Augmented Neural ODEs
Emilien Dupont, Arnaud Doucet, Yee Whye Teh
Q email@example.com github.com/EmilienDupont/augmented-neural-odes
•We explore the limitations of Neural ODEs (NODEs) and show
that there are functions NODEs cannot represent.
•We introduce Augmented Neural ODEs (ANODEs) which, in ad-
dition to being more expressive models, are empirically more sta-
ble, generalize better and have a lower computational cost than
Neural ODE Augmented Neural ODELearned flows for NODEs (left) and ANODEs (right) mapping input points to linearly separable
features for binary classification. ANODEs learn simpler flows that are easier for the ODE solver
•Neural ODEs map inputs x into features φ(x) by solving an ODE:
= f(h(t), t), h(0) = x (1)
where h(t) is the state of the ODE and f is a learned neural network.
•Features are defined as ODE state at time T , i.e. φ(x) = h(T ).
•The function f is learned through backpropagation.
Example in 1D
•Let g(x) be a function such that g(1) = −1 and g(−1) = 1.
•Trajectories mapping 1 to −1 and −1 to 1 must intersect (left fig-
•ODE trajectories cannot intersect =⇒ NODEs cannot represent
•When trained on g(x), NODEs map all points to 0 to minimize mean
squared error (right figure).
Trajectories mapping 1 to -1 and -1 to 1 Learned vector field with NODE
Functions Neural ODEs cannot represent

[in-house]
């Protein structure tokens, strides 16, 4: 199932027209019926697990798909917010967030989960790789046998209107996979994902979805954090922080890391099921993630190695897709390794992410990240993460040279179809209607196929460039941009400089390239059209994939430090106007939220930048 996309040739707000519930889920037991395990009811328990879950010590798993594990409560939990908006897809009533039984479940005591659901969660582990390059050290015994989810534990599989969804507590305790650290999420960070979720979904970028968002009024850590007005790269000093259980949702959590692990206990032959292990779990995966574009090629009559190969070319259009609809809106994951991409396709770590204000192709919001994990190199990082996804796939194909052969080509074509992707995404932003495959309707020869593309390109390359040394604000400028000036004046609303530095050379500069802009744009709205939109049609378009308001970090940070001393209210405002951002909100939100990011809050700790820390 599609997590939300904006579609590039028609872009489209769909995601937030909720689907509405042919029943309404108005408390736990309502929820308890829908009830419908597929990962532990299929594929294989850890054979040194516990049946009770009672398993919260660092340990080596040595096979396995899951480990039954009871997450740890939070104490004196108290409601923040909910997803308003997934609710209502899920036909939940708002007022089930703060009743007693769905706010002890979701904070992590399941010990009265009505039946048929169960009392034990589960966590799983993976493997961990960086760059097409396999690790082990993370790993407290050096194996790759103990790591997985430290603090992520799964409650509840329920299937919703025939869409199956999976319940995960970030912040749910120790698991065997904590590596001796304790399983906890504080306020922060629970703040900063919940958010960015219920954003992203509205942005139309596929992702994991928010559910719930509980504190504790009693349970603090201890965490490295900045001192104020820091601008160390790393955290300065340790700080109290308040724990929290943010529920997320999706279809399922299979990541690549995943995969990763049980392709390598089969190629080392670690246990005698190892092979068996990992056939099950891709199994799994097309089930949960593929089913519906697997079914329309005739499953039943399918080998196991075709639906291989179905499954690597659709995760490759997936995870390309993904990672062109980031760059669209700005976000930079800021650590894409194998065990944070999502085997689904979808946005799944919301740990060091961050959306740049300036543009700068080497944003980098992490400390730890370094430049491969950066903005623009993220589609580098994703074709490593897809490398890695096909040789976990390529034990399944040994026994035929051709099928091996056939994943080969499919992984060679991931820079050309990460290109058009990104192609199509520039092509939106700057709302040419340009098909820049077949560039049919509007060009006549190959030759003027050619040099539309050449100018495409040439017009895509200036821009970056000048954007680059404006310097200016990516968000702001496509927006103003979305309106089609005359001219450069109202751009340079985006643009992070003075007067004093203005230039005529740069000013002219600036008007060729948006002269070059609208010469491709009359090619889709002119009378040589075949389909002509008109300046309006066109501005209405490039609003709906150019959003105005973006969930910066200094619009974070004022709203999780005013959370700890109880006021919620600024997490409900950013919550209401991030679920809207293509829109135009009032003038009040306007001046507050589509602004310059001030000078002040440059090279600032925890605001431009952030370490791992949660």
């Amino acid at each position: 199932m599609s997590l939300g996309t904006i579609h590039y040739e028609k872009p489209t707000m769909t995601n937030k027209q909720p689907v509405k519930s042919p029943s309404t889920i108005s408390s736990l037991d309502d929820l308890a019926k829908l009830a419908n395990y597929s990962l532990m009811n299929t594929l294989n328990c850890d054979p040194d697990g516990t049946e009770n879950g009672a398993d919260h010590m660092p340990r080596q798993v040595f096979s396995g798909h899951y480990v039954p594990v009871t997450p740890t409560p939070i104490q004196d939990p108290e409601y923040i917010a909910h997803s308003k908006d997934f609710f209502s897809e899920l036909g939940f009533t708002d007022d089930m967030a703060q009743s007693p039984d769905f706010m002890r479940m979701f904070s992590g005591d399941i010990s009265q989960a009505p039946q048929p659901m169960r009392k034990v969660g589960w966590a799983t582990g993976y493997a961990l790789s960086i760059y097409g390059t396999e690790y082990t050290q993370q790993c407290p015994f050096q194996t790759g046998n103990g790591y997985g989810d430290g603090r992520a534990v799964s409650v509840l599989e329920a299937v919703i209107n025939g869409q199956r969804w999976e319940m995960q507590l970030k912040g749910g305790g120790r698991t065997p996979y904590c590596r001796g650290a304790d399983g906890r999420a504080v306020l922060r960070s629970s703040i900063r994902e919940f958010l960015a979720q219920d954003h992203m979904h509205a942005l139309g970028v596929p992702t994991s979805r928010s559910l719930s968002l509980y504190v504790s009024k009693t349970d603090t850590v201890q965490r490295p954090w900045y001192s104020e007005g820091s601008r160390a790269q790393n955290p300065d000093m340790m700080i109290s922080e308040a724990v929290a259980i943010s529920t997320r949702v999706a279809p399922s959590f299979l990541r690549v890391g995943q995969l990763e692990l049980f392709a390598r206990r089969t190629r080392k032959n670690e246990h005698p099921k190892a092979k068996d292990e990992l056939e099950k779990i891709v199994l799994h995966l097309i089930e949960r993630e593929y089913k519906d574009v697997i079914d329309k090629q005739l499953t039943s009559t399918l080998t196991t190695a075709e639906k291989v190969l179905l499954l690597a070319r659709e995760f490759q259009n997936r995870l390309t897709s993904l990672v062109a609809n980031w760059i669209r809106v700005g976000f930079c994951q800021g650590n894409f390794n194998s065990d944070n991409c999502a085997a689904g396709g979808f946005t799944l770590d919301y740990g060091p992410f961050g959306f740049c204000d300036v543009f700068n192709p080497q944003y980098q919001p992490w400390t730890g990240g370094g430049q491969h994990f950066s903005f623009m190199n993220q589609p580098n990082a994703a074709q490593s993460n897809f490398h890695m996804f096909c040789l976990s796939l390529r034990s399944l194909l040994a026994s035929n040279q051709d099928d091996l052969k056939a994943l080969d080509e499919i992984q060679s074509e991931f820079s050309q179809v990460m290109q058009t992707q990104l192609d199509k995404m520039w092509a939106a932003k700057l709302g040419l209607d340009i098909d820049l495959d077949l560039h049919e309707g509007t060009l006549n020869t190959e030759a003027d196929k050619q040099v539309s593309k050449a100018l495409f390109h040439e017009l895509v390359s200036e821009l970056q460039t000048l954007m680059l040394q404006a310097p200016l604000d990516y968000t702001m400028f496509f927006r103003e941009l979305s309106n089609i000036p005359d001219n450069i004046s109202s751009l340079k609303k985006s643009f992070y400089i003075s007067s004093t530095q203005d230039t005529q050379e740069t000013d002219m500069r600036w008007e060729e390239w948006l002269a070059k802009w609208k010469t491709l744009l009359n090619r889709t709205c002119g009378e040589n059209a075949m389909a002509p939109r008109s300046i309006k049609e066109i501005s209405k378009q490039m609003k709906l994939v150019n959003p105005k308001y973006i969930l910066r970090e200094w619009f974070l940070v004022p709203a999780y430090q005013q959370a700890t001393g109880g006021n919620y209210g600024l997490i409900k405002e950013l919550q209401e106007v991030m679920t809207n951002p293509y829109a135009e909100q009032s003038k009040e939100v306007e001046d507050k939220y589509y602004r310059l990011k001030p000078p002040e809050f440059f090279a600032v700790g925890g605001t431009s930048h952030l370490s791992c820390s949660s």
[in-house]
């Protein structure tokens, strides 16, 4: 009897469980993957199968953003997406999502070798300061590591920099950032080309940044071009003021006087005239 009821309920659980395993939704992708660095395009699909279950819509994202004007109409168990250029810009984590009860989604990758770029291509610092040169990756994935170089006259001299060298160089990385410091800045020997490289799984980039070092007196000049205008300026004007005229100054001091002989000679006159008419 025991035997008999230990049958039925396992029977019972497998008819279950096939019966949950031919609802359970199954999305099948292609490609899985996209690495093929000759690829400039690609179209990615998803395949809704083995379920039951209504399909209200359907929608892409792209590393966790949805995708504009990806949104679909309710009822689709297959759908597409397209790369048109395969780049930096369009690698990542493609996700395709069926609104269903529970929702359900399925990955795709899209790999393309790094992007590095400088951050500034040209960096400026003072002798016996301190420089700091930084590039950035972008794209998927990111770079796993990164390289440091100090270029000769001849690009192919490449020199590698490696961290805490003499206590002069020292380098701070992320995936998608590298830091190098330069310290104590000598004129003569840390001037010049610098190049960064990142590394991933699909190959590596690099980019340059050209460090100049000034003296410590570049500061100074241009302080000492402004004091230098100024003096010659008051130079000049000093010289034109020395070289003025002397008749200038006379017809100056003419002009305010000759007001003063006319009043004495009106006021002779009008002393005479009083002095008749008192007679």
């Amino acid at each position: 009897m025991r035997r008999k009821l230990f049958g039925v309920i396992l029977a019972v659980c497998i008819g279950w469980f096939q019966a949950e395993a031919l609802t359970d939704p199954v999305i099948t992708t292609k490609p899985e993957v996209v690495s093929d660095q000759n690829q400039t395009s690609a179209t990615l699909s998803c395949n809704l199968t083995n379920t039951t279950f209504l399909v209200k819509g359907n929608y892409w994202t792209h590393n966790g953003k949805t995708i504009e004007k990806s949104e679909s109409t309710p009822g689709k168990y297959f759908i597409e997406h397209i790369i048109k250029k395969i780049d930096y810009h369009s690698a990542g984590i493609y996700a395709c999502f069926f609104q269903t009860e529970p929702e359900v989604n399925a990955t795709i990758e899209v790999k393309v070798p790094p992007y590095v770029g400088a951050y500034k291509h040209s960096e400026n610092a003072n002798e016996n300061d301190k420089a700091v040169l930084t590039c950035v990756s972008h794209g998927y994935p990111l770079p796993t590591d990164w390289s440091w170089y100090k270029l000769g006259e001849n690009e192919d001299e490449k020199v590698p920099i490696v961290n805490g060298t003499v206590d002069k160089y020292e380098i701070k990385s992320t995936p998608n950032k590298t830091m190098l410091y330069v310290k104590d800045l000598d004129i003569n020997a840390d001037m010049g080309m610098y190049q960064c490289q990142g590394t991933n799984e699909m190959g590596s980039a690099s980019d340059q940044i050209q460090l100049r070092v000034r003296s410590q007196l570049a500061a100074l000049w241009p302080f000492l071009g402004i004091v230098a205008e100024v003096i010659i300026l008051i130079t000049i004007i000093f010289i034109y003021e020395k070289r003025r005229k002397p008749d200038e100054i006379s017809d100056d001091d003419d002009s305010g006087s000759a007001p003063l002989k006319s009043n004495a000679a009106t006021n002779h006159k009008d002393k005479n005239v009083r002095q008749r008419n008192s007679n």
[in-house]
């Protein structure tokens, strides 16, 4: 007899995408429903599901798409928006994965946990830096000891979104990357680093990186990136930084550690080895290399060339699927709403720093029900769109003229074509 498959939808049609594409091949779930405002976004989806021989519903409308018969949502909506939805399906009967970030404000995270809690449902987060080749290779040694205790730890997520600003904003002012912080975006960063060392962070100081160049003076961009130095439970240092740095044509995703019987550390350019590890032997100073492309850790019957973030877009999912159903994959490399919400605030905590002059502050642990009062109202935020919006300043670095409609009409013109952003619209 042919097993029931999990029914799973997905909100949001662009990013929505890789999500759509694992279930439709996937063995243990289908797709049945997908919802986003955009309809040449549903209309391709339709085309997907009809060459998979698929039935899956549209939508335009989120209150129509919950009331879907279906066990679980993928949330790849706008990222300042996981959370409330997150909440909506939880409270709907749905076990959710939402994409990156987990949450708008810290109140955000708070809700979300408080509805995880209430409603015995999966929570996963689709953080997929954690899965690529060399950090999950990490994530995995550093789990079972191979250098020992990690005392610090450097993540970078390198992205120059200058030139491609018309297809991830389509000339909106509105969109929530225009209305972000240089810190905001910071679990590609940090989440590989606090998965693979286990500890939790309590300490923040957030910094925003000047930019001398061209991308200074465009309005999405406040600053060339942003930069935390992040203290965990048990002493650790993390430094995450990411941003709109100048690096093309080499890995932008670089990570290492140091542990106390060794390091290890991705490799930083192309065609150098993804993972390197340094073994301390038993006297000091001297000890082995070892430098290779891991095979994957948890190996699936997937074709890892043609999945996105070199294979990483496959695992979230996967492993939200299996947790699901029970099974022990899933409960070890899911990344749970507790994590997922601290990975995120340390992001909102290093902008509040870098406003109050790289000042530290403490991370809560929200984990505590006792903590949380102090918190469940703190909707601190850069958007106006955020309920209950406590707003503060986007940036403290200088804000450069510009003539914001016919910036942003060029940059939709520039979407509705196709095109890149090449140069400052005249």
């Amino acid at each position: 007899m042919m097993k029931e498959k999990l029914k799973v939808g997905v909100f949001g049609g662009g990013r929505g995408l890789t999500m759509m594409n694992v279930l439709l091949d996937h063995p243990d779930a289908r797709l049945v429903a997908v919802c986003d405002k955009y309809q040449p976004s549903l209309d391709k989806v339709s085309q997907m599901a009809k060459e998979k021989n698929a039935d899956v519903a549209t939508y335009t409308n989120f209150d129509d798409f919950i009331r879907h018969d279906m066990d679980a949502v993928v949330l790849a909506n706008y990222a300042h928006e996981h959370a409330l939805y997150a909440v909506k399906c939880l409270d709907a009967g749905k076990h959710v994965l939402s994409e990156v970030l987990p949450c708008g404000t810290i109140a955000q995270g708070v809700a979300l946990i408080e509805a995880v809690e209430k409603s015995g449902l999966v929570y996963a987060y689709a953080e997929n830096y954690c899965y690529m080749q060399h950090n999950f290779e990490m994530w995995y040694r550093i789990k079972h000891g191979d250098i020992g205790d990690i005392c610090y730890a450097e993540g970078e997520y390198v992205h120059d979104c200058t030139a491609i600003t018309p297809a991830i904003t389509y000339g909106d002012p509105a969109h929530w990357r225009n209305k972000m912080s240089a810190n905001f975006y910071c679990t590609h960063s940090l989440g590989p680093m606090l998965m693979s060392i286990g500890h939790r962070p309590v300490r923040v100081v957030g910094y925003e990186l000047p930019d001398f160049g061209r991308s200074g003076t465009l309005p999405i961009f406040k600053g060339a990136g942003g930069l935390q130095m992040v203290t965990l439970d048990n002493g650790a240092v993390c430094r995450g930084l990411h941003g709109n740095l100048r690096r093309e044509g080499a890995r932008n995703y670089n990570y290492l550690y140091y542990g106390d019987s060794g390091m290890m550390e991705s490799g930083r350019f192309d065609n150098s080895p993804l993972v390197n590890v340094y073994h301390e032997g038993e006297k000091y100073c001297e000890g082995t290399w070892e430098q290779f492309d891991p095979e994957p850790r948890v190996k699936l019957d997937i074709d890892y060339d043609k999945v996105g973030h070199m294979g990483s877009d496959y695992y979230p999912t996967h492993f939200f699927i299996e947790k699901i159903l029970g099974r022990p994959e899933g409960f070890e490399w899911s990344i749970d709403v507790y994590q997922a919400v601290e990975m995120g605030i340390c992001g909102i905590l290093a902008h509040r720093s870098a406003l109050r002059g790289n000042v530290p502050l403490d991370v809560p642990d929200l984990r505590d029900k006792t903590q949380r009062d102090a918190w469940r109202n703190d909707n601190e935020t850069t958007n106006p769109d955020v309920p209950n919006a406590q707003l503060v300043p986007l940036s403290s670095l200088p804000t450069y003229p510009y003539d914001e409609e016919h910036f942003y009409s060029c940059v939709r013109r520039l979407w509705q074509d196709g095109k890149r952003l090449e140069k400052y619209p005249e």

•NODEs cannot represent a function that
classifies blue region as 1, red region as -1.
•To classify blue as 1, red as -1, need to lin-
early separate regions. In order to separate
them, trajectories must cross, which is not
possible. This example generalises to arbi-
trary number of dimensions.
Augmented Neural ODEs
•Solution: append zeros to input to augment the space on which we
learn and solve the ODE.
•Allows ODE flow to lift points into additional dimensions to avoid
trajectories intersecting each other.
Augmented ODE flow linearly separates points without trajectories crossing
•During training, learned ODE flows become increasingly complex
=⇒ number of function evaluations (NFEs) required to solve the
•NFEs increase much faster for NODEs than ANODEs, presumably
because ANODEs learn simpler flows.
•By learning simpler flows, ANODEs also generalize better.
NFEs and feature space for a NODE during training
Neural ODE Augmented Neural ODE
Plot of how NODEs and ANODEs map points in input space to different outputs
•We compare NODEs with ANODEs on MNIST, CIFAR10, SVHN
and 200 classes of 64× 64 ImageNet
•For all datasets, ANODEs are 5x faster, have lower computational
cost and generalize better
MNIST CIFAR10 ImageNet
To achieve a given accuracy, ANODEs require fewer NFEs than
NODEs =⇒ ANODEs can model richer classes of functions at a
lower computational cost.
MNIST CIFAR10 SVHN
ANODEs achieve higher test accuracies and lower losses than NODEs
on various datasets.
MNIST 96.4% ± 0.5 98.2% ± 0.1
CIFAR10 53.7% ± 0.2 60.6% ± 0.4
SVHN 81.0% ± 0.6 83.5% ± 0.5
•NODEs can become prohibitively expensive to train.
•Complex flow leads to unstable training and exploding losses.
•Augmentation consistently leads to stable training and fewer NFEs.
Loss instabilities on MNIST NFE instabilities on MNIST